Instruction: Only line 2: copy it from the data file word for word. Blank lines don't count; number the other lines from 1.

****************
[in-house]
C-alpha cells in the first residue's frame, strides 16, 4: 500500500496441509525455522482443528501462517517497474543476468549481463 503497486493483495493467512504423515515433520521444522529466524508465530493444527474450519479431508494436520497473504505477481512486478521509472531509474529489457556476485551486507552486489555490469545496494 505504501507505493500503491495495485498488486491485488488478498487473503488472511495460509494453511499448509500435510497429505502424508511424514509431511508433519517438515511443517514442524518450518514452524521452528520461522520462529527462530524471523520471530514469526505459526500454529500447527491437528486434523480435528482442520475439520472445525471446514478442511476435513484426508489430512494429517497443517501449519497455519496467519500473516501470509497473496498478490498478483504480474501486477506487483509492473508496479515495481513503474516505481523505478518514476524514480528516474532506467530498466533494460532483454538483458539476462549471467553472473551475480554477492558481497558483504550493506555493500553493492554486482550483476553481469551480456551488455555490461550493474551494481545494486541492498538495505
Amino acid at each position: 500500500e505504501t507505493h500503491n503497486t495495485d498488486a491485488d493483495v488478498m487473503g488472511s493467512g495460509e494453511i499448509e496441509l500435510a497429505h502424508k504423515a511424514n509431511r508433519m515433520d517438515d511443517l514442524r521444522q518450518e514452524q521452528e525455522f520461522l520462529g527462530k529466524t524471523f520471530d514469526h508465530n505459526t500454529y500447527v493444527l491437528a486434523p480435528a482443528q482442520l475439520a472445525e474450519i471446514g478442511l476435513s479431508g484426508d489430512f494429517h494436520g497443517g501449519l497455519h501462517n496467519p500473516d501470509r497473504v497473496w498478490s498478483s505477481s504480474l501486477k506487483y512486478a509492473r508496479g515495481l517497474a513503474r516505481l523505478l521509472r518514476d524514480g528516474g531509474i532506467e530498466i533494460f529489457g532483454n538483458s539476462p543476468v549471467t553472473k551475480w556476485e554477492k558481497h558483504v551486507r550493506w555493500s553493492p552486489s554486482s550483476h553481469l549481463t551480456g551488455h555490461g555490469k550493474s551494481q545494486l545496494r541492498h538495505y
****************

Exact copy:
C-alpha cells in the first residue's frame, strides 16, 4: 500500500496441509525455522482443528501462517517497474543476468549481463 503497486493483495493467512504423515515433520521444522529466524508465530493444527474450519479431508494436520497473504505477481512486478521509472531509474529489457556476485551486507552486489555490469545496494 505504501507505493500503491495495485498488486491485488488478498487473503488472511495460509494453511499448509500435510497429505502424508511424514509431511508433519517438515511443517514442524518450518514452524521452528520461522520462529527462530524471523520471530514469526505459526500454529500447527491437528486434523480435528482442520475439520472445525471446514478442511476435513484426508489430512494429517497443517501449519497455519496467519500473516501470509497473496498478490498478483504480474501486477506487483509492473508496479515495481513503474516505481523505478518514476524514480528516474532506467530498466533494460532483454538483458539476462549471467553472473551475480554477492558481497558483504550493506555493500553493492554486482550483476553481469551480456551488455555490461550493474551494481545494486541492498538495505